Responding to the Samaritan woman, Jesus also said, “The hour is coming when neither on this mountain nor in Jerusalem will you worship the Father. . . . The true worshipers will worship the father in spirit and truth, for the Father is seeking such people to worship him” (John 4:21-23, ESV). 

God didn’t want the Holy Mount in Jerusalem to be a cultural fixation that would alienate others. Isaiah says, “My house shall be called a house of prayer for all peoples” (Isa. 56.7, ESV). God moves through history from one individual to many, from what is local to what is global. Jerusalem is privileged because God loves the world and wishes to save it.

As God works within the confines of history, humanity unfortunately pays more attention to the instruments of His miracles than to His wider aims. The Pharisees in the days of Christ took great pride in being children of Abraham. While they were his genetic descendants, their hatred of Christ revealed they would have also been hostile to Abraham’s beliefs (John 8:39, 40).

What Abraham physically gave to his descendants was not an immortal seed. Salvation comes only “through the living and enduring word of God” (1 Peter 1:23, NIV). God’s enduring Word reaches one human through another. Abraham’s faithfulness created an effective (though flawed) cultural vehicle that allowed for the unbroken transmission of God’s enduring Word—His thoughts and feelings. Ultimately this manifested itself as a long list of prophets who were inspired by God’s willingness to speak through flawed men and women. 

Yet when God, in His kindness, passes through the wreckage of our misguided experiences, we tend to worship the broken ground He walked on rather than humbly following His steps. This is idolatry. And by doing this, we become worse sinners than before we knew God.

Because of this, in His argument with the Pharisees Christ drew attention to the violent tension between the their perverted human logic and divine realities (John 8:31-59). To the Pharisees who took pride in their physical association with Abraham Christ said, “You are of your father the devil, and your will is to do your father’s desires. He was a murderer from the beginning, and has nothing to do with the truth, because there is no truth in him” (John 8.44, ESV). These are stern words of caution for anyone who gives greater worship to God’s earthly instruments than to the more enduring and infinitely expansive love of God for all.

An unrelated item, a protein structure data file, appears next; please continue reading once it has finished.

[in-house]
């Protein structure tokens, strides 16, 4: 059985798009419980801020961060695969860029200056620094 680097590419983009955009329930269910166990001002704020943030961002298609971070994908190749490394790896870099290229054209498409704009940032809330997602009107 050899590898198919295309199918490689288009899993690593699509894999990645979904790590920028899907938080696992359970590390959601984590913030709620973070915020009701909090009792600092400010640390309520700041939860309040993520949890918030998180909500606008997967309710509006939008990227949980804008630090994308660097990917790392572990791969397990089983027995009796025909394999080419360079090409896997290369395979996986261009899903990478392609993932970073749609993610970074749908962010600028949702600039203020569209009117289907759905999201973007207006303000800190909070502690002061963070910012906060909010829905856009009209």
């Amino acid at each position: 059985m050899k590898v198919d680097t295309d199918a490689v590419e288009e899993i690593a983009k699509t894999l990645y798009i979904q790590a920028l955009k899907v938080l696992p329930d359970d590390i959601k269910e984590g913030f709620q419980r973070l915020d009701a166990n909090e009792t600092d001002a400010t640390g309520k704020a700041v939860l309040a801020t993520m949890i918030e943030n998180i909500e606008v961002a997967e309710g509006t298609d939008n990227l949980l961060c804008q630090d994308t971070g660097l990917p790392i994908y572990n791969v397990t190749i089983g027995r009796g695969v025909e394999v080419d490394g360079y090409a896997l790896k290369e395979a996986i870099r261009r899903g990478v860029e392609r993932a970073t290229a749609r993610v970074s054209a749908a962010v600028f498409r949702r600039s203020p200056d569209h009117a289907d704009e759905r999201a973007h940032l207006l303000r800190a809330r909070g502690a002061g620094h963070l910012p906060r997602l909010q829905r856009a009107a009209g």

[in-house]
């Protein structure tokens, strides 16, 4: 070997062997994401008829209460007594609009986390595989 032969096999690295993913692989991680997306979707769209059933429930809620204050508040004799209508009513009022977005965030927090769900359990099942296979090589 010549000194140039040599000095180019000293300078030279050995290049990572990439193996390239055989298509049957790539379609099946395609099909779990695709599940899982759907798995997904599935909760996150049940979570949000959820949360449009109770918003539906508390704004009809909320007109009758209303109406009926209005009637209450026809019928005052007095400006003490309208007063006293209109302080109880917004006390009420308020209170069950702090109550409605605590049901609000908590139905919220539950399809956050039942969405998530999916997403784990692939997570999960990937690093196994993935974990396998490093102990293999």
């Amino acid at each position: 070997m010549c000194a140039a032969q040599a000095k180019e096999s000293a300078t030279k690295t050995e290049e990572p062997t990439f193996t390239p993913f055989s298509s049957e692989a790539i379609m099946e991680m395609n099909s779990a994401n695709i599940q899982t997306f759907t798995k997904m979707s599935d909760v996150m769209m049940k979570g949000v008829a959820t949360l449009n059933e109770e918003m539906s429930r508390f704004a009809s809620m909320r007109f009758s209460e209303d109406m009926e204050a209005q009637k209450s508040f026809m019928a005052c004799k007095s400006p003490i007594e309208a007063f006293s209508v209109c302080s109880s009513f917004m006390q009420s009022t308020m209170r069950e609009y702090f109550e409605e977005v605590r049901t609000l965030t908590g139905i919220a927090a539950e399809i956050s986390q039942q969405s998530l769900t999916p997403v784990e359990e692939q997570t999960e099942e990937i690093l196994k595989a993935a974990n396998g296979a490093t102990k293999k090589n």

Flawed Agents

In the years since the New Testament canon closed, the way God intervenes in human affairs has not changed. History confirms Christ’s accurate prediction that the gospel would begin in Jerusalem and reach Samaria before spreading across the world. Though its initial spread depended on the apostles, who were descendants of Abraham, the Word of God was not chained when they were imprisoned and killed.

We must then ask: Who became the preeminent cultural vehicle to transmit the gospel after the disciples? Who has primarily carried the burden of copying and translating God’s Word while also preaching Christ in the most remote corners of the world? We cannot deny the presence of resilient Christian traditions in Armenia, India, or Ethiopia during the past 2,000 years. But these traditions were not primarily responsible for launching a worldwide gospel enlightenment in keeping with Christ’s prophecy.

That Europe became the main platform of Christian activity after Jerusalem cannot be contested. In the centuries after the Reformation, this became only more emphatic as the gospel was disseminated with a global power that has not been equaled since Pentecost. Today millions are literate because they (or their ancestors) first learned to read the Bible in their native tongues. We have such revolutionaries as Tyndale, Knox, and Luther to thank for this.